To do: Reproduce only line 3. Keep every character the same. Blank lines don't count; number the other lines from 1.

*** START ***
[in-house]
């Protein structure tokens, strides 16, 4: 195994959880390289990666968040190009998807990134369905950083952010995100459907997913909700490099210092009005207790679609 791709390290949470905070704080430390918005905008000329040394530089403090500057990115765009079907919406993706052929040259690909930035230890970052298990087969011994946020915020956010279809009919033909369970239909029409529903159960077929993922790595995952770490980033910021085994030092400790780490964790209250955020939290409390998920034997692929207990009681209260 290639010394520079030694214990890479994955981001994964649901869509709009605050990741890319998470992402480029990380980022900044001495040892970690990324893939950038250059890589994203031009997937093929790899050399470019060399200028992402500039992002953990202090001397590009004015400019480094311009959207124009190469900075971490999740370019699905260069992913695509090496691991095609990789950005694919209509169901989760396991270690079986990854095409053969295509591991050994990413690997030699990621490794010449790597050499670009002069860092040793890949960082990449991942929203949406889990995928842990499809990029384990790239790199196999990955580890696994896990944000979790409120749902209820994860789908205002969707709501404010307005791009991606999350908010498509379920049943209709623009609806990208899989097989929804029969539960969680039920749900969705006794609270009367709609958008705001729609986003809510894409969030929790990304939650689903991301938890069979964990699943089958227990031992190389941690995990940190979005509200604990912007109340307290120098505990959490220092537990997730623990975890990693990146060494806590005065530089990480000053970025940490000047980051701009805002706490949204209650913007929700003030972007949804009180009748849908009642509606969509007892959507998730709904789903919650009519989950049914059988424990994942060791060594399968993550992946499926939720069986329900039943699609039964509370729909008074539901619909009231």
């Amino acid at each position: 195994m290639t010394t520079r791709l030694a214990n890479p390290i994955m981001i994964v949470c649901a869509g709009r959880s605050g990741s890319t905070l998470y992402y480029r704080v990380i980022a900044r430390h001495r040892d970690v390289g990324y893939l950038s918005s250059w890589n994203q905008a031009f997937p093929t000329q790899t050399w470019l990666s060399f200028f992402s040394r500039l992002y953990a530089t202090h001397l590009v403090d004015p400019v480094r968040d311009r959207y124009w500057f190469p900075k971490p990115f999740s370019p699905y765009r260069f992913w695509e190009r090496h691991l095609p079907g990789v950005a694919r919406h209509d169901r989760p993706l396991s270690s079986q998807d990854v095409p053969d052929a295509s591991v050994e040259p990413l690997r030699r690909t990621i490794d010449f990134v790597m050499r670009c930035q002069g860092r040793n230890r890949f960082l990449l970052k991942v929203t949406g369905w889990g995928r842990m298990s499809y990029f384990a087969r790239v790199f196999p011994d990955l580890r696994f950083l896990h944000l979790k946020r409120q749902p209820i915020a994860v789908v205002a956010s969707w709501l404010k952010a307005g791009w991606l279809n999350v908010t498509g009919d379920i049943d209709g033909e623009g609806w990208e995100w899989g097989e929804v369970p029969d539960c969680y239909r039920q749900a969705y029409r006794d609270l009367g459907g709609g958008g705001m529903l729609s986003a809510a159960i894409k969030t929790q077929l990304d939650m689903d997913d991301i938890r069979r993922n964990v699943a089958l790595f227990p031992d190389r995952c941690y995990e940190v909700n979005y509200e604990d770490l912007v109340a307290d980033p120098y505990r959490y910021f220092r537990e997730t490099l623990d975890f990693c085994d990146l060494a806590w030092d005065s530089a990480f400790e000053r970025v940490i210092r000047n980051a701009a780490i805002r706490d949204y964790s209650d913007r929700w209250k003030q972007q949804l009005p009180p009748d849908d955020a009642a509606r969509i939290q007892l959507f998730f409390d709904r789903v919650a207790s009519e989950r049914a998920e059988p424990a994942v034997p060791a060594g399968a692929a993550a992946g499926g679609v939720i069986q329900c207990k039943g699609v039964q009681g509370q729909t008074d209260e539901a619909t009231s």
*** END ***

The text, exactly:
């Amino acid at each position: 195994m290639t010394t520079r791709l030694a214990n890479p390290i994955m981001i994964v949470c649901a869509g709009r959880s605050g990741s890319t905070l998470y992402y480029r704080v990380i980022a900044r430390h001495r040892d970690v390289g990324y893939l950038s918005s250059w890589n994203q905008a031009f997937p093929t000329q790899t050399w470019l990666s060399f200028f992402s040394r500039l992002y953990a530089t202090h001397l590009v403090d004015p400019v480094r968040d311009r959207y124009w500057f190469p900075k971490p990115f999740s370019p699905y765009r260069f992913w695509e190009r090496h691991l095609p079907g990789v950005a694919r919406h209509d169901r989760p993706l396991s270690s079986q998807d990854v095409p053969d052929a295509s591991v050994e040259p990413l690997r030699r690909t990621i490794d010449f990134v790597m050499r670009c930035q002069g860092r040793n230890r890949f960082l990449l970052k991942v929203t949406g369905w889990g995928r842990m298990s499809y990029f384990a087969r790239v790199f196999p011994d990955l580890r696994f950083l896990h944000l979790k946020r409120q749902p209820i915020a994860v789908v205002a956010s969707w709501l404010k952010a307005g791009w991606l279809n999350v908010t498509g009919d379920i049943d209709g033909e623009g609806w990208e995100w899989g097989e929804v369970p029969d539960c969680y239909r039920q749900a969705y029409r006794d609270l009367g459907g709609g958008g705001m529903l729609s986003a809510a159960i894409k969030t929790q077929l990304d939650m689903d997913d991301i938890r069979r993922n964990v699943a089958l790595f227990p031992d190389r995952c941690y995990e940190v909700n979005y509200e604990d770490l912007v109340a307290d980033p120098y505990r959490y910021f220092r537990e997730t490099l623990d975890f990693c085994d990146l060494a806590w030092d005065s530089a990480f400790e000053r970025v940490i210092r000047n980051a701009a780490i805002r706490d949204y964790s209650d913007r929700w209250k003030q972007q949804l009005p009180p009748d849908d955020a009642a509606r969509i939290q007892l959507f998730f409390d709904r789903v919650a207790s009519e989950r049914a998920e059988p424990a994942v034997p060791a060594g399968a692929a993550a992946g499926g679609v939720i069986q329900c207990k039943g699609v039964q009681g509370q729909t008074d209260e539901a619909t009231s």